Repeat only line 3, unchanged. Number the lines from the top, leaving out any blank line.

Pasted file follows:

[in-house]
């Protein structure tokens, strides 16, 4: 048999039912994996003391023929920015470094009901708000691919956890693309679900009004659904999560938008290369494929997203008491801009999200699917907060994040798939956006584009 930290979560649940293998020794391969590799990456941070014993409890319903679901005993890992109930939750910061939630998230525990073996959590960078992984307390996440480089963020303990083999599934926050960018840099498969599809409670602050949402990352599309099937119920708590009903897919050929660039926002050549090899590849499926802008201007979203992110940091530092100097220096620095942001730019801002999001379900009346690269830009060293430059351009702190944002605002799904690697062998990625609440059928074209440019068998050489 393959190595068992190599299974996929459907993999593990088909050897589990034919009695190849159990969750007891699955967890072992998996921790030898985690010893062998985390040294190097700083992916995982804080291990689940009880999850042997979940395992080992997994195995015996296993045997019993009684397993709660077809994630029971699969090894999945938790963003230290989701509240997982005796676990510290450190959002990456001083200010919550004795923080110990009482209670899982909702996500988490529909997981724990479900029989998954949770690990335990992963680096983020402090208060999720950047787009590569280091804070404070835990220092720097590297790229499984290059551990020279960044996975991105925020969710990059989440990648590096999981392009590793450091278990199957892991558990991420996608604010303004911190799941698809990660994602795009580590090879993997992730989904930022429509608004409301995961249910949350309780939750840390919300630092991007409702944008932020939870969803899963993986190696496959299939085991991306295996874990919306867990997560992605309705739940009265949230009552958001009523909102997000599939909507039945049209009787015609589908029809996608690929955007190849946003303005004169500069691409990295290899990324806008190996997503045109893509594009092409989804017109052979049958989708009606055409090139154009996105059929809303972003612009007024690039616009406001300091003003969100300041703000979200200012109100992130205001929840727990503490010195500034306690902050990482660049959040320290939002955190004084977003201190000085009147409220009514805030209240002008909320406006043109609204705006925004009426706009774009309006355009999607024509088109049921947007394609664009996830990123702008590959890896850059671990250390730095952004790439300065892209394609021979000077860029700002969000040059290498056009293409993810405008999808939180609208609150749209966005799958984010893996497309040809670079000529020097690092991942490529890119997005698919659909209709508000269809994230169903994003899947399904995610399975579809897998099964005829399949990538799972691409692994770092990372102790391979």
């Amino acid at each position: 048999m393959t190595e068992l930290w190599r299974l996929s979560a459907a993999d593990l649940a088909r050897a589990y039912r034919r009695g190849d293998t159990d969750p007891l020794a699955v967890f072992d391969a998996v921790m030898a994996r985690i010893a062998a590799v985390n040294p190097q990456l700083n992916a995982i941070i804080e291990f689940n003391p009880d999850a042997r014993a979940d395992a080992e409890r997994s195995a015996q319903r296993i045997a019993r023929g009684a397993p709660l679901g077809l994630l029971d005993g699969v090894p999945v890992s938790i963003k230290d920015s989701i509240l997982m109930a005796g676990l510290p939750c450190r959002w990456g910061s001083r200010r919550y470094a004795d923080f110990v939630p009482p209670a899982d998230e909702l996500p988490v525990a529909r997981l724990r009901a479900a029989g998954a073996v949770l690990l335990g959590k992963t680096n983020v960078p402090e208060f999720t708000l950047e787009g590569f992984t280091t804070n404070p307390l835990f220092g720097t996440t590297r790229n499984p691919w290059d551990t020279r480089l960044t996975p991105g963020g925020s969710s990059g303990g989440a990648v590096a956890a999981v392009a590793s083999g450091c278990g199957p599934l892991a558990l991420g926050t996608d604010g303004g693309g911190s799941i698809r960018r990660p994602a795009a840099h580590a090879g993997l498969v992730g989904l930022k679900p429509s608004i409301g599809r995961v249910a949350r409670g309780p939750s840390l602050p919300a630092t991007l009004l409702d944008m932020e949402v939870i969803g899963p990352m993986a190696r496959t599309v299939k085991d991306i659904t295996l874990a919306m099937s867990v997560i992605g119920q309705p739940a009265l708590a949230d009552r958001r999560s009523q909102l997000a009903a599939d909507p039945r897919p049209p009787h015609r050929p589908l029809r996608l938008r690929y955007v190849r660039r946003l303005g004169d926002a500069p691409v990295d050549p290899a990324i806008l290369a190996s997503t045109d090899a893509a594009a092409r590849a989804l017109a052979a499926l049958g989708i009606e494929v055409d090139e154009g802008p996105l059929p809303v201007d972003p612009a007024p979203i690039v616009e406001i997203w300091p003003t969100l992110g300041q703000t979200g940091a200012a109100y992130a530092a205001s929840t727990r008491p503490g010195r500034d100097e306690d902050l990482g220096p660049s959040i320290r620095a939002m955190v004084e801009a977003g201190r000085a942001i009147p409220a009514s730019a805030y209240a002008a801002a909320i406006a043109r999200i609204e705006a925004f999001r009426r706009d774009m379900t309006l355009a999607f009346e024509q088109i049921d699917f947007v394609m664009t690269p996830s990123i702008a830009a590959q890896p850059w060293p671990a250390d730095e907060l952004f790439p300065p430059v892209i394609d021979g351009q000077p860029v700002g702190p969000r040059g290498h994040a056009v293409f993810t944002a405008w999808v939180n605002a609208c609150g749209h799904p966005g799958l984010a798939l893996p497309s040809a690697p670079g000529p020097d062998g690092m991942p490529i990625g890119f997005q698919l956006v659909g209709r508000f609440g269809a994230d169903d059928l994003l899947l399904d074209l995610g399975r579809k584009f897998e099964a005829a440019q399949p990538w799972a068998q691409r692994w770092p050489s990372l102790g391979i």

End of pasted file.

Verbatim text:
């Amino acid at each position: 048999m393959t190595e068992l930290w190599r299974l996929s979560a459907a993999d593990l649940a088909r050897a589990y039912r034919r009695g190849d293998t159990d969750p007891l020794a699955v967890f072992d391969a998996v921790m030898a994996r985690i010893a062998a590799v985390n040294p190097q990456l700083n992916a995982i941070i804080e291990f689940n003391p009880d999850a042997r014993a979940d395992a080992e409890r997994s195995a015996q319903r296993i045997a019993r023929g009684a397993p709660l679901g077809l994630l029971d005993g699969v090894p999945v890992s938790i963003k230290d920015s989701i509240l997982m109930a005796g676990l510290p939750c450190r959002w990456g910061s001083r200010r919550y470094a004795d923080f110990v939630p009482p209670a899982d998230e909702l996500p988490v525990a529909r997981l724990r009901a479900a029989g998954a073996v949770l690990l335990g959590k992963t680096n983020v960078p402090e208060f999720t708000l950047e787009g590569f992984t280091t804070n404070p307390l835990f220092g720097t996440t590297r790229n499984p691919w290059d551990t020279r480089l960044t996975p991105g963020g925020s969710s990059g303990g989440a990648v590096a956890a999981v392009a590793s083999g450091c278990g199957p599934l892991a558990l991420g926050t996608d604010g303004g693309g911190s799941i698809r960018r990660p994602a795009a840099h580590a090879g993997l498969v992730g989904l930022k679900p429509s608004i409301g599809r995961v249910a949350r409670g309780p939750s840390l602050p919300a630092t991007l009004l409702d944008m932020e949402v939870i969803g899963p990352m993986a190696r496959t599309v299939k085991d991306i659904t295996l874990a919306m099937s867990v997560i992605g119920q309705p739940a009265l708590a949230d009552r958001r999560s009523q909102l997000a009903a599939d909507p039945r897919p049209p009787h015609r050929p589908l029809r996608l938008r690929y955007v190849r660039r946003l303005g004169d926002a500069p691409v990295d050549p290899a990324i806008l290369a190996s997503t045109d090899a893509a594009a092409r590849a989804l017109a052979a499926l049958g989708i009606e494929v055409d090139e154009g802008p996105l059929p809303v201007d972003p612009a007024p979203i690039v616009e406001i997203w300091p003003t969100l992110g300041q703000t979200g940091a200012a109100y992130a530092a205001s929840t727990r008491p503490g010195r500034d100097e306690d902050l990482g220096p660049s959040i320290r620095a939002m955190v004084e801009a977003g201190r000085a942001i009147p409220a009514s730019a805030y209240a002008a801002a909320i406006a043109r999200i609204e705006a925004f999001r009426r706009d774009m379900t309006l355009a999607f009346e024509q088109i049921d699917f947007v394609m664009t690269p996830s990123i702008a830009a590959q890896p850059w060293p671990a250390d730095e907060l952004f790439p300065p430059v892209i394609d021979g351009q000077p860029v700002g702190p969000r040059g290498h994040a056009v293409f993810t944002a405008w999808v939180n605002a609208c609150g749209h799904p966005g799958l984010a798939l893996p497309s040809a690697p670079g000529p020097d062998g690092m991942p490529i990625g890119f997005q698919l956006v659909g209709r508000f609440g269809a994230d169903d059928l994003l899947l399904d074209l995610g399975r579809k584009f897998e099964a005829a440019q399949p990538w799972a068998q691409r692994w770092p050489s990372l102790g391979i």